But of course you can also get a vaginal infection during pregnancy with a correspondingly changed discharge, which poses a certain risk for the unborn child. Because some pathogens can cause premature births. During delivery there is also a risk that the baby will become infected with the pathogens.

You can find out more about this topic in the article Discharge during pregnancy .

discharge in men

Men can also suffer from discharge. Fluid that is neither urine nor semen then leaks out of the urethra. This discharge indicates an inflammation of the urinary tract (urethritis). It is most often caused by infection with pathogens that the man contracted during sexual intercourse. If these are bacteria of the gonococci type, doctors speak of gonorrheic (specific) urethritis . Much more often, however, other germs are the cause. Then there is a non-gonococcal (non-specific) urethritis .

Non-gonococcal urinary tract inflammation (urethritis non gonorrhoica, NGU )

Men between the ages of 20 and 35 in particular are infected with non-gonococcal urethritis (NGU). The triggering germs that those affected “catch” during sexual intercourse are mostly bacteria – especially Chlamydia trachomatis (chlamydia) and Ureaplasma ureolyticum , sometimes also streptococci.

Aside from bacteria, fungi and trichomoniasis, for example, can also cause non-gonococcal urinary tract infections.

In about five percent of all infected people, the urinary tract infection is not accompanied by any symptoms. In the other cases, it is often mild and is therefore usually not recognized immediately. Important signs are:

  • burning pain when urinating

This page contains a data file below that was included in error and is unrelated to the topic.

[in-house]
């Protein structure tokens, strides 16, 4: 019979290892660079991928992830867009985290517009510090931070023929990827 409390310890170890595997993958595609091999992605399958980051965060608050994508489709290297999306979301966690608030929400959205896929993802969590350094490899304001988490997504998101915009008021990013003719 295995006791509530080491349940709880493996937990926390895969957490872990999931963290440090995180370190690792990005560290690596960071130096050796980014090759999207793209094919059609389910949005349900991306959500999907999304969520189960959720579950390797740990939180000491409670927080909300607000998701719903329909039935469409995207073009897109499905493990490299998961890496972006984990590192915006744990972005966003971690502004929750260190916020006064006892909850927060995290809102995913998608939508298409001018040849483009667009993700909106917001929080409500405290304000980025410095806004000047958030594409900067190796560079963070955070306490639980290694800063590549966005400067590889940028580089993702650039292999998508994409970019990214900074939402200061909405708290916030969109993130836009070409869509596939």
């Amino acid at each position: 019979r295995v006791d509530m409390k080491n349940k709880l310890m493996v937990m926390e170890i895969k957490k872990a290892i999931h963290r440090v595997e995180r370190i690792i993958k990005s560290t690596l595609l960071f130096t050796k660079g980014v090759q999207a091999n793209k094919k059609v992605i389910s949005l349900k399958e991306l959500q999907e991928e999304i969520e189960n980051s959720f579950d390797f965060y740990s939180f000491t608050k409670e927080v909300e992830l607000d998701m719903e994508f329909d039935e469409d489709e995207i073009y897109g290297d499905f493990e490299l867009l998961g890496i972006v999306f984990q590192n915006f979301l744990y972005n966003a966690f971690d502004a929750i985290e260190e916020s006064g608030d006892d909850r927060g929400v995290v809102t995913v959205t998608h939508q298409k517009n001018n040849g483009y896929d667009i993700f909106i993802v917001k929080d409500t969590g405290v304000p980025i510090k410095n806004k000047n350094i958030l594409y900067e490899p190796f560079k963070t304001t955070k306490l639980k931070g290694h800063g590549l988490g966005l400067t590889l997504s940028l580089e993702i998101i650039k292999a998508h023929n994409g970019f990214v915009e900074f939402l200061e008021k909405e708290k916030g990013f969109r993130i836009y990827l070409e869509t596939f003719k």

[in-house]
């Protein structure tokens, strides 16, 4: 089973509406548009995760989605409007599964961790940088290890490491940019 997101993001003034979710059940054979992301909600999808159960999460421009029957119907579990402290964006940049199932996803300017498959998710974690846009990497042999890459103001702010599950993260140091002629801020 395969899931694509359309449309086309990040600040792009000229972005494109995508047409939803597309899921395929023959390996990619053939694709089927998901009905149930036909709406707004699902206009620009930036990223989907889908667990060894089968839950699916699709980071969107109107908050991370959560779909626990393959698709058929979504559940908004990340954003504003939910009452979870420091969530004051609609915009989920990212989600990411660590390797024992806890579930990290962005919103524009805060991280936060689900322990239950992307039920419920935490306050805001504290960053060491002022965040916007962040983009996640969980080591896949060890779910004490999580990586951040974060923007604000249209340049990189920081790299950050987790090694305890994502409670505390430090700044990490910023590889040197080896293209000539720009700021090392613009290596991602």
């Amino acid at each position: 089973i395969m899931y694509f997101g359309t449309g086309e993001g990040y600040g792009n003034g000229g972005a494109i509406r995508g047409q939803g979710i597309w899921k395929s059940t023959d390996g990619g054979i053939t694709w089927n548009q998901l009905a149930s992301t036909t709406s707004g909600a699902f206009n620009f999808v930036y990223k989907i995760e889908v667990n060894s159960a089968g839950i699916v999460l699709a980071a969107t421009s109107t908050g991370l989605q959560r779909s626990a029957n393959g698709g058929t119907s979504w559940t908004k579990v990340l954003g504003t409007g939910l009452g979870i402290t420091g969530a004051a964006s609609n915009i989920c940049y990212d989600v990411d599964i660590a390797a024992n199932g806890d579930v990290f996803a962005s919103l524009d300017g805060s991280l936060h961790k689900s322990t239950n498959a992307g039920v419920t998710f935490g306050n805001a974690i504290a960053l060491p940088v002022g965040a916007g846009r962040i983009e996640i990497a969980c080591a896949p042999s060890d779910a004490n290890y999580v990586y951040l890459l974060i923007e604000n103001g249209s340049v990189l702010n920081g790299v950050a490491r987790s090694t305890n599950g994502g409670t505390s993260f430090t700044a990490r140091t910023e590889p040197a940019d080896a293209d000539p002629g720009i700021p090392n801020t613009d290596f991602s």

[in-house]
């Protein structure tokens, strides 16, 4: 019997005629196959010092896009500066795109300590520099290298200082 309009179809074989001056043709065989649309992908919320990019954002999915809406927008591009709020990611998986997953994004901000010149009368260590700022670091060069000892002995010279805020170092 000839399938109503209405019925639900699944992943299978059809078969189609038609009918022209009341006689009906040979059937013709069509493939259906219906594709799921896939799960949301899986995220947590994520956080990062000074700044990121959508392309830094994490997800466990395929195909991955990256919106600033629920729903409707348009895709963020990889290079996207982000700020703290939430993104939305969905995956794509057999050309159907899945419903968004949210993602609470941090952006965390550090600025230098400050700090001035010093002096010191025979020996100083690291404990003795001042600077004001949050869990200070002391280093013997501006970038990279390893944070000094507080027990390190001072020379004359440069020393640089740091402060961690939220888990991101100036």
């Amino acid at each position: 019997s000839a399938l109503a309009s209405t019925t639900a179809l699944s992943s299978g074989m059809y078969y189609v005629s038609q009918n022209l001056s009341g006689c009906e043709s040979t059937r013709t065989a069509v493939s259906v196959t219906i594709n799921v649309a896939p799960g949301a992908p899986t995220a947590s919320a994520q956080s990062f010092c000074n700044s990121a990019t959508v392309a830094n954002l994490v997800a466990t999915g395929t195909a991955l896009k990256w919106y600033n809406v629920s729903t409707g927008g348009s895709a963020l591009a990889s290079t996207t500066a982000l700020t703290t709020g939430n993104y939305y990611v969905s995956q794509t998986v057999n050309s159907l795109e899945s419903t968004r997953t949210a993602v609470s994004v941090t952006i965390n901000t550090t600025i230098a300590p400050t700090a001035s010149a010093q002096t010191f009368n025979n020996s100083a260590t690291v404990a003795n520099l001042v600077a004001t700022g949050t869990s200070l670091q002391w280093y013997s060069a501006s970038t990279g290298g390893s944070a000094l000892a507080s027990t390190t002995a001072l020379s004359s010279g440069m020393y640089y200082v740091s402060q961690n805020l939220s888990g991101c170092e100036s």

• frequent urge to urinate, passing only a few drops
  • Burning or itching in the urethra
  • swollen lymph nodes in the groin
  • glassy discharge

Regardless of whether non-gonococcal urethritis causes symptoms or not, those infected are highly contagious to their sexual partners.

Gonorrheic urinary tract inflammation (Urethritis gonorrhoica, GU)

Here, the urinary tract infection is caused by an infection with gonococci. The infection is popularly known as clap or gonorrhea. Typical signs of gonorrheal urethritis are:

  • pain when urinating; feeling like there are splinters of glass in the urethra
  • white or purulent discharge
  • itching in the urethra

If the disease is not treated, the symptoms subside on their own after about eight weeks. However, the pathogens can ascend via the urogenital tract into the epididymis and lead to infertility. The prostate can also be affected and become inflamed.

If you, as a man, have discharge, you should definitely consult a doctor (family doctor/urologist) to have the cause treated and to prevent serious consequences such as subsequent infertility.

Discharge: Tips for self-help

These tips will help you to prevent infections with pathogens in the genital area or to support the medical treatment of such infections: